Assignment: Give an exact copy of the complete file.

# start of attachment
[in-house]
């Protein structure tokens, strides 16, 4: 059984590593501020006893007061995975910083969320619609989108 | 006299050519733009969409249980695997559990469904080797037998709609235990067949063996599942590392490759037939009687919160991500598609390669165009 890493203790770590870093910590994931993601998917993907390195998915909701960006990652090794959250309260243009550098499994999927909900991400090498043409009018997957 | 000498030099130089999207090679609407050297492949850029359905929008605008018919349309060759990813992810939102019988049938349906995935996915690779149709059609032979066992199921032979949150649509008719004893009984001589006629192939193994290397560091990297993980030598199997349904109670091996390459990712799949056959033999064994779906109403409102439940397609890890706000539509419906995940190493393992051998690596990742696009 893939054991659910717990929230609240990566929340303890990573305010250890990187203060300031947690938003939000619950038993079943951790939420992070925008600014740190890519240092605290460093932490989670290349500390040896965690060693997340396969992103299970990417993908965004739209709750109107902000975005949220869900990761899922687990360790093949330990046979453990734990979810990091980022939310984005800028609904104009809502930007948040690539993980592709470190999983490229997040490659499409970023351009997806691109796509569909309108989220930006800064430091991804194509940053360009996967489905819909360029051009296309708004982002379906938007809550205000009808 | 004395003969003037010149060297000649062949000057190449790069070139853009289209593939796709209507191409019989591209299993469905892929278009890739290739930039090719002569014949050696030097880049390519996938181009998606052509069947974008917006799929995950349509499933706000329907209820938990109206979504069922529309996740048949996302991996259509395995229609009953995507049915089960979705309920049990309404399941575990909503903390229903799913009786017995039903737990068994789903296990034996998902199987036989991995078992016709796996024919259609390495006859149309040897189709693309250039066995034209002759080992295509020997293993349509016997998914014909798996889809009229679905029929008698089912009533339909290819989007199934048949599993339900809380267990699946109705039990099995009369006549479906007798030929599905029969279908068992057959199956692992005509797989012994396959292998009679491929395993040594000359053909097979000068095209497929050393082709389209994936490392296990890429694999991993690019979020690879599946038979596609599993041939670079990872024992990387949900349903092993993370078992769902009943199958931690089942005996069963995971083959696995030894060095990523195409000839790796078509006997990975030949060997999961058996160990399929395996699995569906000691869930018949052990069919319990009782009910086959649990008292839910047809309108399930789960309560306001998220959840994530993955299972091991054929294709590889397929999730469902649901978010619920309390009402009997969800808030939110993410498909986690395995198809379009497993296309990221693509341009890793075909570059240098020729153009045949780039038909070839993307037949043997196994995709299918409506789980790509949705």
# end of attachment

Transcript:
[in-house]
């Protein structure tokens, strides 16, 4: 059984590593501020006893007061995975910083969320619609989108 | 006299050519733009969409249980695997559990469904080797037998709609235990067949063996599942590392490759037939009687919160991500598609390669165009 890493203790770590870093910590994931993601998917993907390195998915909701960006990652090794959250309260243009550098499994999927909900991400090498043409009018997957 | 000498030099130089999207090679609407050297492949850029359905929008605008018919349309060759990813992810939102019988049938349906995935996915690779149709059609032979066992199921032979949150649509008719004893009984001589006629192939193994290397560091990297993980030598199997349904109670091996390459990712799949056959033999064994779906109403409102439940397609890890706000539509419906995940190493393992051998690596990742696009 893939054991659910717990929230609240990566929340303890990573305010250890990187203060300031947690938003939000619950038993079943951790939420992070925008600014740190890519240092605290460093932490989670290349500390040896965690060693997340396969992103299970990417993908965004739209709750109107902000975005949220869900990761899922687990360790093949330990046979453990734990979810990091980022939310984005800028609904104009809502930007948040690539993980592709470190999983490229997040490659499409970023351009997806691109796509569909309108989220930006800064430091991804194509940053360009996967489905819909360029051009296309708004982002379906938007809550205000009808 | 004395003969003037010149060297000649062949000057190449790069070139853009289209593939796709209507191409019989591209299993469905892929278009890739290739930039090719002569014949050696030097880049390519996938181009998606052509069947974008917006799929995950349509499933706000329907209820938990109206979504069922529309996740048949996302991996259509395995229609009953995507049915089960979705309920049990309404399941575990909503903390229903799913009786017995039903737990068994789903296990034996998902199987036989991995078992016709796996024919259609390495006859149309040897189709693309250039066995034209002759080992295509020997293993349509016997998914014909798996889809009229679905029929008698089912009533339909290819989007199934048949599993339900809380267990699946109705039990099995009369006549479906007798030929599905029969279908068992057959199956692992005509797989012994396959292998009679491929395993040594000359053909097979000068095209497929050393082709389209994936490392296990890429694999991993690019979020690879599946038979596609599993041939670079990872024992990387949900349903092993993370078992769902009943199958931690089942005996069963995971083959696995030894060095990523195409000839790796078509006997990975030949060997999961058996160990399929395996699995569906000691869930018949052990069919319990009782009910086959649990008292839910047809309108399930789960309560306001998220959840994530993955299972091991054929294709590889397929999730469902649901978010619920309390009402009997969800808030939110993410498909986690395995198809379009497993296309990221693509341009890793075909570059240098020729153009045949780039038909070839993307037949043997196994995709299918409506789980790509949705």